It is no secret that America’s ultra-rich stash much of their wealth in offshore accounts. The idea is to avoid taxes by keeping assets hidden in shell companies that just happen to be incorporated in zero-tax nations like the Cayman Islands or Belize. The mere mention of the term “shell company” or “offshore tax haven” may evoke thoughts of complicated international finance.
But as it turns out, you don’t need a squadron of bankers or international lawyers to set up one of these secretive shell corporations.
Delving into the little-known world of offshore finance, the I-Team set up its own tax haven shell company -- and it only took a phone call plus a few emails.
The transaction required no lawyer, no complicated paperwork and no expensive trips to a tiny Caribbean island. Indeed, the salespeople offering set up our offshore corporation were stunningly frank about how the shell company could be used to avoid U.S. taxes - and how our names could be kept out of official paperwork in order to remain hidden from anyone who might inquire.
The I-Team called about a dozen so-called “corporate services” firms in Antigua, Belize, and the Island of Nevis. Three of the firms allowed the I-Team to record their sales pitch.
“I’m trying to set up a company that my name is completely unattached to. Do you guys do that?” asked I-Team reporter Chris Glorioso.
Each firm explained that is precisely what they do.
"If the U.S. federal government were to ask you, ‘Does Chris have a shell company in Belize?’ what would you say?” asked Glorioso.
“I would say, ‘Sir, we are not allowed to give out information on our clients,’” said the salesman.
To hide the real owner of a newly formed shell company, some salespeople offered “nominee services,” whereby we pay for local people -- so-called "straw" persons who live on the island -- to sign their names on the paperwork so public records don’t identify the real owners of the offshore account.
“Our law allows us to act on behalf of the client,” explained one salesman. “There’s nothing illegal about it.”
“Are you basically saying I can shelter my money from U.S. taxes?” asked Glorioso.
“Basically, yes,” said another salesperson.
After sampling several sales pitches, the I-Team decided to incorporate a shell company through the Caribbean Island of Nevis. Based in Charlestown, the capital of Nevis, a corporate services firm called “Despen Trust” charged about $1,000 to file a certificate of formation, and articles of incorporation for the offshore company. The only name printed on any of the corporate documents is that of Chanelle Sturge-Woods, an employee of Despen Trust.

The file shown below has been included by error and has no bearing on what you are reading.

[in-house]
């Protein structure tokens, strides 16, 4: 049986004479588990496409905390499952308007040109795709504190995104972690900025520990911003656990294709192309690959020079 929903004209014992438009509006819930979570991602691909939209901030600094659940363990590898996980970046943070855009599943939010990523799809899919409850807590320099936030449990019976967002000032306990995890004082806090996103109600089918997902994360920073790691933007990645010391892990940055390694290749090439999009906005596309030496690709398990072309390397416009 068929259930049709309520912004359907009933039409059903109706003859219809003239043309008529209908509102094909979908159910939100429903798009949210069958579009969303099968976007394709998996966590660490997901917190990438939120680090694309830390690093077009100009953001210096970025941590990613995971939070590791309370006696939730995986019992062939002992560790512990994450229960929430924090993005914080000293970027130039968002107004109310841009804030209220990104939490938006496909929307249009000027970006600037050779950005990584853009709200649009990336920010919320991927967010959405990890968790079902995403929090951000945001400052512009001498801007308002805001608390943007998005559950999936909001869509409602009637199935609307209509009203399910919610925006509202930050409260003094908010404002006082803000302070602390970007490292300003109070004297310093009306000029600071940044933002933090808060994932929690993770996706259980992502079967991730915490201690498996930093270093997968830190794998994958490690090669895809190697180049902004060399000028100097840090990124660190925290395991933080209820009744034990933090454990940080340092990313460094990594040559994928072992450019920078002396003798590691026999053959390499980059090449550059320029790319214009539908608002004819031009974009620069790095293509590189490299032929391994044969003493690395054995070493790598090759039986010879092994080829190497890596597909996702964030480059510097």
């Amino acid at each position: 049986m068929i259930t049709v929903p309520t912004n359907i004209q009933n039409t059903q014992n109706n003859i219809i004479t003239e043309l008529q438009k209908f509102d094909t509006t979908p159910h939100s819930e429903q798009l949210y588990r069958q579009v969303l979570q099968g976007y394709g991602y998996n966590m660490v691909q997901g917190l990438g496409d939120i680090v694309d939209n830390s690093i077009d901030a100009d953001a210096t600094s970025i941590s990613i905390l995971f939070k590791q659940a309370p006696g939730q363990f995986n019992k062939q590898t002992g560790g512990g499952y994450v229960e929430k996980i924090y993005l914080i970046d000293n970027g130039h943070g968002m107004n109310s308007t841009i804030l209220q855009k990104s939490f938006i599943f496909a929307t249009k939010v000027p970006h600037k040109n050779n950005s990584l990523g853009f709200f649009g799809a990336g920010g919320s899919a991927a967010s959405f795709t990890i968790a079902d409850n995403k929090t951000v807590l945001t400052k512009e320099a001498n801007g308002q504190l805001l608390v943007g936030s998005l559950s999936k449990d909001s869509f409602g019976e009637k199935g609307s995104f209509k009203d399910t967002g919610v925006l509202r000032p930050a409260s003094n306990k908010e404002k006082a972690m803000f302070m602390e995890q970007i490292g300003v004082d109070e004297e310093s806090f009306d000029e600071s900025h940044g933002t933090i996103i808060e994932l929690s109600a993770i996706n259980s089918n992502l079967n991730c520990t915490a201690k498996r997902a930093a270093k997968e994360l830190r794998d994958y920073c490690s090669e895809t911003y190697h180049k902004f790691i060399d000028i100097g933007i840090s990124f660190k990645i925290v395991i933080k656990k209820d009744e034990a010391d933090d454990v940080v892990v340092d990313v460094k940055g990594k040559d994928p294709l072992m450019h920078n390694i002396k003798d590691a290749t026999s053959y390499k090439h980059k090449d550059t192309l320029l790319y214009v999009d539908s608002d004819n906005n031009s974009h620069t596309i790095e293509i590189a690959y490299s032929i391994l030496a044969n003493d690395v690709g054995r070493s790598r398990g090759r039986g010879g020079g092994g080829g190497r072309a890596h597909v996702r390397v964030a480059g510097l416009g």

After receiving copies of the incorporation documents via email, the I-Team reached out to Sturge-Woods and Despen Trust for further comment. The message had not been returned by the deadline for this story.
The I-Team decided to name the offshore corporation “Our Shell Company, LLC.” Earlier this year NPR's Planet Money conducted a similar experiment, opening an offshore company in Belize they called "Unbelizeable."
Check out the incorporation documents and the articles of organization for "Our Shell Company, LLC":
A number of corporate services firms also offer, for as little as a few hundred dollars, a chance to buy an existing shell company – one that had been set up years ago. That service is called “shelf company” incorporation – meaning an individual can buy an offshore corporation “right off the shelf.”
Although forming an offshore account is not illegal, the IRS warns against individuals using offshore accounts to avoid taxes:
“Despite being hidden or disguised, the income and assets of U.S. persons are still subject to U.S. tax. Taxpayers should be aware that abusive offshore arrangements will not produce the tax benefits advertised by their promoters and that the IRS is actively examining these types of arrangements. Furthermore, taxpayers and/or the promoters of these offshore arrangements may be subject to civil and/or criminal penalties.”
Though individuals may be punished for hiding income offshore, corporations and corporate profits are treated differently.
As long as a U.S. company argues its profits were born in a zero-tax foreign country, that wealth can be shielded from U.S. corporate taxes.
“For big companies, the trick is they kind of claim all their money arose in tax havens even though they’re not actually doing anything there,” said NYU law professor Daniel Shaviro. He says the companies essentially pretend their products, assets or headquarters are based in locations that happen to be tax havens.
While critics condemn tax havens for being unfair, economic Libertarians argue they are good for the economic progress because they put pressure on big countries, like the U.S., to lower their tax rates and remain competitive.
“Every American who has a bank account, every American who buys products from a company is indirectly benefiting from tax havens,” explained Daniel Mitchell of the Cato Institute, a conservative think tank. “People are attacking Mitt Romney for having some of his funds domiciled in the Cayman Islands, but the same thing was true of John Kerry and John Edwards.”
“Anybody in America with any significant wealth is going to touch a tax haven,” said Mitchell.
Of course, that is precisely the complaint from tax haven critics. Even though offshore strategies are available to anyone – even the I-Team set up a shell company -- it is the wealthy that benefit most from installing corporate subsidiaries and investment funds in zero-tax countries.
“If everyone thinks the game is unfair it could have pretty big consequences at some point down the road,” said Shaviro. “Once you think the game is rigged, that could lead to a collapse in compliance.”